Echinacea can be used internally, preferably with other phytochemicals or compounds, to help treat various diseases, ailments, maladies, symptoms, and conditions, such as: (1) coughs, (2) common colds, (3) influenza (flu), (4) stimulate the immune system, (5) bronchitis and respiratory infections, (6) urinary infections, (7) chronic infections, (8) skin diseases, (9) fungal infections, (10) septicemia, (11) slow-healing wounds, (12) chronic fatigue syndrome, (13) venereal diseases, (14) enlarged lymph glands, (15) HIV, (16) hemorrhoids, (17) and a diphtheria, (18) putrid fevers, (19) erysipelas, (20) septicemia, (21) syphilis, (22) vaginal yeast (candida) infections (23) gastroenteritis, (24) weight loss, and (25) stimulate the production of white blood cells. Echinacea can increase bodily resistance to infection Herbalists consider Echinacea one of the best blood purifiers and an effective antibiotic. Echinacea can activate the body's immune system increasing the chances of fighting off any disease.

People are more likely to experience allergic reactions to Echinacea if they are allergic to plants in the daisy family, which includes ragweed, chrysanthemums, marigolds, and daisies. Also, people with asthma or atopy (a genetic tendency toward allergic reactions) may be more likely to have an allergic reaction when taking Echinacea.

The Plains Indians used various species of Echinacea to treat poisonous insect and snake bites, toothaches, sore throat, wounds, as well as mumps, smallpox, and measles. Echinacea angustifolia rhizome was used by North American Plains Indians, perhaps more than most other plants, for various herbal remedies. Echinacea was one of the basic antimicrobial herbs of Eclectic medicine in the mid 1800s through the early 1900s and was used for snakebite and anthrax. Echinacea has become popular in both Europe and America as a herbal medicine.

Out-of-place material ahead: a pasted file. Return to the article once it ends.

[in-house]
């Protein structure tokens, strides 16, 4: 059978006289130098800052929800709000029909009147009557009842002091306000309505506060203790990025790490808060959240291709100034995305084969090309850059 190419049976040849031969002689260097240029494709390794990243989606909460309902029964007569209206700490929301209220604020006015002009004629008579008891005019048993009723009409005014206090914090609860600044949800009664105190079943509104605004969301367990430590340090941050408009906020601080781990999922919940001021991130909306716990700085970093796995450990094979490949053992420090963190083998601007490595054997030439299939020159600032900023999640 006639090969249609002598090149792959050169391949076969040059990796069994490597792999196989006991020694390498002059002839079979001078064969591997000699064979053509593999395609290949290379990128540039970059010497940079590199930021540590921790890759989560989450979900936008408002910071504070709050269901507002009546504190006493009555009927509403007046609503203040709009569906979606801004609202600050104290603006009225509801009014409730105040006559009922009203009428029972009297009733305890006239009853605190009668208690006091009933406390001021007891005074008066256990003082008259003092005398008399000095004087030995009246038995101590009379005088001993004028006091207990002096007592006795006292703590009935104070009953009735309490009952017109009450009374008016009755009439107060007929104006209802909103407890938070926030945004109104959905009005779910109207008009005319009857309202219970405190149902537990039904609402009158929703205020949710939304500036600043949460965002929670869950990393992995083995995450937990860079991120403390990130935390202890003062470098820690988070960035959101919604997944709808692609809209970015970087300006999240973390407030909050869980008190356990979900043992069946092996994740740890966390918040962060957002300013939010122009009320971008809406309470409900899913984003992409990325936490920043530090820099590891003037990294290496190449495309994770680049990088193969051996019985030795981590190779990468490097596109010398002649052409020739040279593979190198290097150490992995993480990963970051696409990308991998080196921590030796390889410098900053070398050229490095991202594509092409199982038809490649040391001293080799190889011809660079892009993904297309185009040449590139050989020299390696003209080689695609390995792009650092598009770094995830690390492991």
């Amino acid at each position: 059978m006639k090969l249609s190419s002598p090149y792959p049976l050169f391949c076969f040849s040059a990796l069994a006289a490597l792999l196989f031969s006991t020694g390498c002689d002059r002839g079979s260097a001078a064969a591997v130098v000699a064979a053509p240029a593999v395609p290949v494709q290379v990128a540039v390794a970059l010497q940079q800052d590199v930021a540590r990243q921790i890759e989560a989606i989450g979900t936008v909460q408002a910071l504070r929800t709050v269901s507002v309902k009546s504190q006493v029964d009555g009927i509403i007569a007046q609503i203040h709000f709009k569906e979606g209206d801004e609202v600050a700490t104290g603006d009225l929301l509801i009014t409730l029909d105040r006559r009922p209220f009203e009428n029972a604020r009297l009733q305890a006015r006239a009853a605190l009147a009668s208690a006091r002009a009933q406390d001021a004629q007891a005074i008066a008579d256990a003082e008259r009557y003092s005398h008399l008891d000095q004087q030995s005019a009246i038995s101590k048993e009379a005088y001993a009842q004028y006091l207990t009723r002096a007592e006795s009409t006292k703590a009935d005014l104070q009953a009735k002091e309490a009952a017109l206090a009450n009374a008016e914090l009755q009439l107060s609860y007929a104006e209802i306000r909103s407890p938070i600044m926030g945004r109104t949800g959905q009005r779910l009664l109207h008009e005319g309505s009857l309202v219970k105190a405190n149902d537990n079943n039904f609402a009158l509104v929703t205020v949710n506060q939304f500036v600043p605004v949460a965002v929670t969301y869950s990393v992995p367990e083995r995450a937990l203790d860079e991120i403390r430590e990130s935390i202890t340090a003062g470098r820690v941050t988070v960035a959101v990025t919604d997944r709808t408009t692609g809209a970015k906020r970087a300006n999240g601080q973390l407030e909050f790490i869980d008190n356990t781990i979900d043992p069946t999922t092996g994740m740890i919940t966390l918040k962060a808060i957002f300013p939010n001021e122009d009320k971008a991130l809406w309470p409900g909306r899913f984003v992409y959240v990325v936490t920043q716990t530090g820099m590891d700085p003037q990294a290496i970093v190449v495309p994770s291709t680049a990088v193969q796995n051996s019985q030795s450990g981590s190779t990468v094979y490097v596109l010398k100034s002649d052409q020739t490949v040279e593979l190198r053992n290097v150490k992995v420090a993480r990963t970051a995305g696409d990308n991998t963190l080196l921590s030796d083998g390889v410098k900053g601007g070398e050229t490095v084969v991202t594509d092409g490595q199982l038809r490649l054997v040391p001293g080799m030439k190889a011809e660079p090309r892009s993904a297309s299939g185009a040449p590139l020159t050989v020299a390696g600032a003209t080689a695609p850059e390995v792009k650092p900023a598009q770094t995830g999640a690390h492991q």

Echinacea purpurea is a species of a herbaceous plant of the genera Echinacea, which is one of three genera of the family Asteraceae. Echinacea purpurea has a long reported use for its therapeutic and medicinal effects and is commercially available in dry powder form. Some of these reported uses include topical treatment of snake bites, infected wounds, and intra-oral treatment of a sore throat.

The phytochemicals in the botanical Echinacea, and particularly Echinacea purpurea, have demonstrated impressive activity for use in help treating various symptoms, maladies, ailments and diseases. Echinacea purpurea is the preferred type of Echinacea for this application.

The constituents of Echinacea include essential oil, polysaccharides, polyacetylenes, betaine, glycoside, sesquiterpenes and caryophylene. Echinacea also contains copper, iron, tannins, protein, fatty acids and vitamins A, C, and E. The most important immune-stimulating components are the large polysaccharides, such as inulin, that increase the production of T-cells and increase other natural killer cell activity. Echinacea also contains fat-soluble alkylamides and a caffeic acid glycoside called echinacoside that further help contribute to the herb's immune empowering effects.